Psalm 103:5
Parallel Verses
New American Standard Bible
Who satisfies your years with good things, So that your youth is renewed like the eagle.

King James Bible
Who satisfieth thy mouth with good things; so that thy youth is renewed like the eagle's.

Darby Bible Translation
Who satisfieth thine old age with good things; thy youth is renewed like the eagle's.

World English Bible
who satisfies your desire with good things, so that your youth is renewed like the eagle's.

Young's Literal Translation
Who is satisfying with good thy desire, Renew itself as an eagle doth thy youth.

Psalm 103:5 Parallel
Commentary
Barnes' Notes on the Bible

Who satisfieth thy mouth with good things - The word translated "thy mouth" here is rendered in the Chaldee "thy age;" in the Arabic, the Septuagint, and the Latin Vulgate, "thy desire;" in the Syriac, "thy body;" DeWette renders it, "thy age." So also Tholuck. The Hebrew word - עדי ‛ădı̂y - is rendered "ornaments" in Exodus 33:4-6; 2 Samuel 1:24; Isaiah 49:18; Jeremiah 2:32; Jeremiah 4:30; Ezekiel 7:20; Ezekiel 16:11, Ezekiel 16:17 (margin,); Ezekiel 23:40; and "mouth" in Psalm 32:9, as here. These are the only places in which it occurs. Gesenius renders it here "age," and supposes that it stands in contrast with the word "youth" in the other part of the verse. The connection would seem to demand this, though it is difficult to make it out from any usage of the Hebrew word. Professor Alexander renders it "thy soul" - from the supposition that the Hebrew word "ornament" is used as if in reference to the idea that the "soul" is the chief glory or ornament of man. This seems, however, to be a very forced explanation. I confess myself unable to determine the meaning.

So that thy youth is renewed like the eagle's - Compare Isaiah 40:31. The allusion, to which there is supposed to be a reference here, is explained in the notes at that passage. Whatever may be true in regard to the supposed fact pertaining to the eagle, about its renewing its strength and vigor in old age, the meaning here is simply that the strength of the psalmist in old age became like the strength of the eagle. Sustained by the bounty of God in his old age he became, as it were, young again.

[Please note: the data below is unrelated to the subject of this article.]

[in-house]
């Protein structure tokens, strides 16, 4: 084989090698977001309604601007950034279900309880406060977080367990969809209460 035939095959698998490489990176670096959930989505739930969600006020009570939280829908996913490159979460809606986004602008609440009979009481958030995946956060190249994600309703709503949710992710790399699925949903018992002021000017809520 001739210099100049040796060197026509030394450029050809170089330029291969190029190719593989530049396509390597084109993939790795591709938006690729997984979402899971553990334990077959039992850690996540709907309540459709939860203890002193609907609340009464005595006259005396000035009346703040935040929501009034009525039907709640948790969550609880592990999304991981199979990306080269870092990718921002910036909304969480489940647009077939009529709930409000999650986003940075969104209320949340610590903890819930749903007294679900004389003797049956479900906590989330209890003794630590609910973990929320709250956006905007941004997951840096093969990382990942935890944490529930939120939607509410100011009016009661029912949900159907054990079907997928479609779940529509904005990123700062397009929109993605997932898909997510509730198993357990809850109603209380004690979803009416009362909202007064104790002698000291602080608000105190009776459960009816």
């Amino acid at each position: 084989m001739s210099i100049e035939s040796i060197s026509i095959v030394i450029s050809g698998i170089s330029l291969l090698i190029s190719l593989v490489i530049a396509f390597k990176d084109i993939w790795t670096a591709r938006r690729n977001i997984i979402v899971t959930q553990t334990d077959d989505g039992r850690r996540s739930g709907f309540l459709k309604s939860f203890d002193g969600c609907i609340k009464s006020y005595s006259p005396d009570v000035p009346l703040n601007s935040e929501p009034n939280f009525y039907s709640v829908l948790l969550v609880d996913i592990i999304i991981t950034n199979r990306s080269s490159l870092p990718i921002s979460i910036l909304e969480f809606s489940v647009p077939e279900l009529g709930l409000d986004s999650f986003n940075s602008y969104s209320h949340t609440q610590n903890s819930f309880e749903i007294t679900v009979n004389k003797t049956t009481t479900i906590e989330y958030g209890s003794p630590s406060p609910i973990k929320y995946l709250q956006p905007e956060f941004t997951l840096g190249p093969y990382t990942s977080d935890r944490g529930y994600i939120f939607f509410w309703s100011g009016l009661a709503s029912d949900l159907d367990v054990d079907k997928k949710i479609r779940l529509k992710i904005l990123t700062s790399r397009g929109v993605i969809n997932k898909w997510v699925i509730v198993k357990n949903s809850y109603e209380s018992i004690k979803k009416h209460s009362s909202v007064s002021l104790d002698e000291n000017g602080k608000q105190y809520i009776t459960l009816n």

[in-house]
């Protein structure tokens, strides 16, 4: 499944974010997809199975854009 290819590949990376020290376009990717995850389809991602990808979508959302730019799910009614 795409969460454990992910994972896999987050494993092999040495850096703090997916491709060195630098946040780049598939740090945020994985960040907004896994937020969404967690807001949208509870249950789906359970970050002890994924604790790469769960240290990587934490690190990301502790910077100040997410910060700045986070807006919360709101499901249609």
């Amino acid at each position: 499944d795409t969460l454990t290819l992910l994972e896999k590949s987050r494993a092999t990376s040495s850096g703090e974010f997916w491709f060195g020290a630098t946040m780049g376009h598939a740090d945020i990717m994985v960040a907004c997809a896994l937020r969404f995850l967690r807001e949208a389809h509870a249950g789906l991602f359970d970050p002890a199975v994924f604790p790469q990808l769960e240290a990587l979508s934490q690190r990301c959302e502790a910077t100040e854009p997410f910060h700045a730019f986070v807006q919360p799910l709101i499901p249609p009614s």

Psalm 103:5 Parallel Commentaries

Library
What the Flowers Say.
(Children's Flower Service.) PSALM ciii. 15. "As a flower of the field, so he flourisheth." Children, have you ever heard of the language of flowers? Now, of course, we know that flowers cannot speak as we can. I wish they could. I think they would say such sweet things. But in one way flowers do talk to us. When you give them some water, or when God sends a shower of rain upon them, they give forth a sweet smell; I think that the flowers are speaking then, I think that they are saying, "thank
H. J. Wilmot-Buxton—The Life of Duty, a Year's Plain Sermons, v. 2

The Three Facts of Sin
"Who forgiveth all thine iniquities; Who healeth all thy diseases; Who redeemeth thy life from destruction."--Ps. ciii. 3, 4. THERE is one theological word which has found its way lately into nearly all the newer and finer literature of our country. It is not only one of the words of the literary world at present, it is perhaps the word. Its reality, its certain influence, its universality, have at last been recognised, and in spite of its theological name have forced it into a place which nothing
Henry Drummond—The Ideal Life

"For what the Law could not Do, in that it was Weak Though the Flesh, God Sending his Own Son,"
Rom. viii. 3.--"For what the law could not do, in that it was weak though the flesh, God sending his own Son," &c. Of all the works of God towards man, certainly there is none hath so much wonder in it, as the sending of his Son to become man; and so it requires the exactest attention in us. Let us gather our spirits to consider of this mystery,--not to pry into the secrets of it curiously, as if we had no more to do but to satisfy our understandings; but rather that we may see what this concerns
Hugh Binning—The Works of the Rev. Hugh Binning

Why all Things Work for Good
1. The grand reason why all things work for good, is the near and dear interest which God has in His people. The Lord has made a covenant with them. "They shall be my people, and I will be their God" (Jer. xxxii. 38). By virtue of this compact, all things do, and must work, for good to them. "I am God, even thy God" (Psalm l. 7). This word, Thy God,' is the sweetest word in the Bible, it implies the best relations; and it is impossible there should be these relations between God and His people, and
Thomas Watson—A Divine Cordial

Cross References
Psalm 90:14
O satisfy us in the morning with Your lovingkindness, That we may sing for joy and be glad all our days.

Psalm 107:9
For He has satisfied the thirsty soul, And the hungry soul He has filled with what is good.

Psalm 145:16
You open Your hand And satisfy the desire of every living thing.

Proverbs 13:25
The righteous has enough to satisfy his appetite, But the stomach of the wicked is in need.

Isaiah 40:31
Yet those who wait for the LORD Will gain new strength; They will mount up with wings like eagles, They will run and not get tired, They will walk and not become weary.

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